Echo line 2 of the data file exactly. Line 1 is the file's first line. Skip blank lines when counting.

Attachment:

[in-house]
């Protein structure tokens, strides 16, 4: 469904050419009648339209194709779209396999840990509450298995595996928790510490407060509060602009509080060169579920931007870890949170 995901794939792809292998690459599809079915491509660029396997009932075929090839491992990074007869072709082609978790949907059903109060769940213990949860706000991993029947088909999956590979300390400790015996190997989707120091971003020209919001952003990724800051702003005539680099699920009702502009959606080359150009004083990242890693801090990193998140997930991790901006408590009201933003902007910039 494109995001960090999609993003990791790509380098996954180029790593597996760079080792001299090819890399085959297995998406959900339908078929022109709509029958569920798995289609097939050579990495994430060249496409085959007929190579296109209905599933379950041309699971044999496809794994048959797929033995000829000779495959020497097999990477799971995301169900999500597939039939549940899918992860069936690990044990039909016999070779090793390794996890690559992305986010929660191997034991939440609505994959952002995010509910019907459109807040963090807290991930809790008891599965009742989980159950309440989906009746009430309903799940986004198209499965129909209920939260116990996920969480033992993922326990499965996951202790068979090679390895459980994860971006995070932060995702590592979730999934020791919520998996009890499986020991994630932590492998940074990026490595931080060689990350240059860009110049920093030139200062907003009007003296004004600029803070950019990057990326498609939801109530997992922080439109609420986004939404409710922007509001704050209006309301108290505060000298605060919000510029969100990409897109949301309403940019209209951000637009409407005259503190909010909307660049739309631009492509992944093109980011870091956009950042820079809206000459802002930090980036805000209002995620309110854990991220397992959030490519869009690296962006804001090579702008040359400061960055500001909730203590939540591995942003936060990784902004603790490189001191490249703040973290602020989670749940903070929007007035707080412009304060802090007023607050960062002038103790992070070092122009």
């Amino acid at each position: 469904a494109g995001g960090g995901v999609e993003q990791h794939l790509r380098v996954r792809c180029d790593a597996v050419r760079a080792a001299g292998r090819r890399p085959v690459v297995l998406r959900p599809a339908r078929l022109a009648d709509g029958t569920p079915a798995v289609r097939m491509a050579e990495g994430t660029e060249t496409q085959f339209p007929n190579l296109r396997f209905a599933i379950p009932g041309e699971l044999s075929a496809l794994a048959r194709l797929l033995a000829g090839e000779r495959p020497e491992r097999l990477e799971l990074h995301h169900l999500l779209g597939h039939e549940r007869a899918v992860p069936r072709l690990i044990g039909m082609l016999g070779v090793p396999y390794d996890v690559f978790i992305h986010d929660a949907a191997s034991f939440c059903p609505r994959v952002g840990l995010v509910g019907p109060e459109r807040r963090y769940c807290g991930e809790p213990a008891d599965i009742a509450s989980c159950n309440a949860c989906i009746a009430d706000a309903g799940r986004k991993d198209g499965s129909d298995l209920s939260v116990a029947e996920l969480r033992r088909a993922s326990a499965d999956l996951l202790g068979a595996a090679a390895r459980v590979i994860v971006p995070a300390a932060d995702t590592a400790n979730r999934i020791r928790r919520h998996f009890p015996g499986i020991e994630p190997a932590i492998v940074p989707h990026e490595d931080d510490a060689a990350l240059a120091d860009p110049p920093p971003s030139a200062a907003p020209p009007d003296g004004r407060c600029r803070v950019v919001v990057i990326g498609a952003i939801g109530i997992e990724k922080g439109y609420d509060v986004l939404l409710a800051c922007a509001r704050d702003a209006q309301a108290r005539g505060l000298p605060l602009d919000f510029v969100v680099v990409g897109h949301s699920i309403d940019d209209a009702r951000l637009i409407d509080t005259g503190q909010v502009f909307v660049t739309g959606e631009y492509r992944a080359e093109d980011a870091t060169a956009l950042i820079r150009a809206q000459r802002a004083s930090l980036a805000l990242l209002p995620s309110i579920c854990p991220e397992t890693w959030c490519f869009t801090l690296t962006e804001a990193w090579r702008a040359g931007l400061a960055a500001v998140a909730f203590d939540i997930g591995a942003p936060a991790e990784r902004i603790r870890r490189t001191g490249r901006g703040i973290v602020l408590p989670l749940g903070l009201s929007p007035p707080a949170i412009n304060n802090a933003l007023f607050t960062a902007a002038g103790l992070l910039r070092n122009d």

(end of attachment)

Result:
């Protein structure tokens, strides 16, 4: 469904050419009648339209194709779209396999840990509450298995595996928790510490407060509060602009509080060169579920931007870890949170 995901794939792809292998690459599809079915491509660029396997009932075929090839491992990074007869072709082609978790949907059903109060769940213990949860706000991993029947088909999956590979300390400790015996190997989707120091971003020209919001952003990724800051702003005539680099699920009702502009959606080359150009004083990242890693801090990193998140997930991790901006408590009201933003902007910039 494109995001960090999609993003990791790509380098996954180029790593597996760079080792001299090819890399085959297995998406959900339908078929022109709509029958569920798995289609097939050579990495994430060249496409085959007929190579296109209905599933379950041309699971044999496809794994048959797929033995000829000779495959020497097999990477799971995301169900999500597939039939549940899918992860069936690990044990039909016999070779090793390794996890690559992305986010929660191997034991939440609505994959952002995010509910019907459109807040963090807290991930809790008891599965009742989980159950309440989906009746009430309903799940986004198209499965129909209920939260116990996920969480033992993922326990499965996951202790068979090679390895459980994860971006995070932060995702590592979730999934020791919520998996009890499986020991994630932590492998940074990026490595931080060689990350240059860009110049920093030139200062907003009007003296004004600029803070950019990057990326498609939801109530997992922080439109609420986004939404409710922007509001704050209006309301108290505060000298605060919000510029969100990409897109949301309403940019209209951000637009409407005259503190909010909307660049739309631009492509992944093109980011870091956009950042820079809206000459802002930090980036805000209002995620309110854990991220397992959030490519869009690296962006804001090579702008040359400061960055500001909730203590939540591995942003936060990784902004603790490189001191490249703040973290602020989670749940903070929007007035707080412009304060802090007023607050960062002038103790992070070092122009």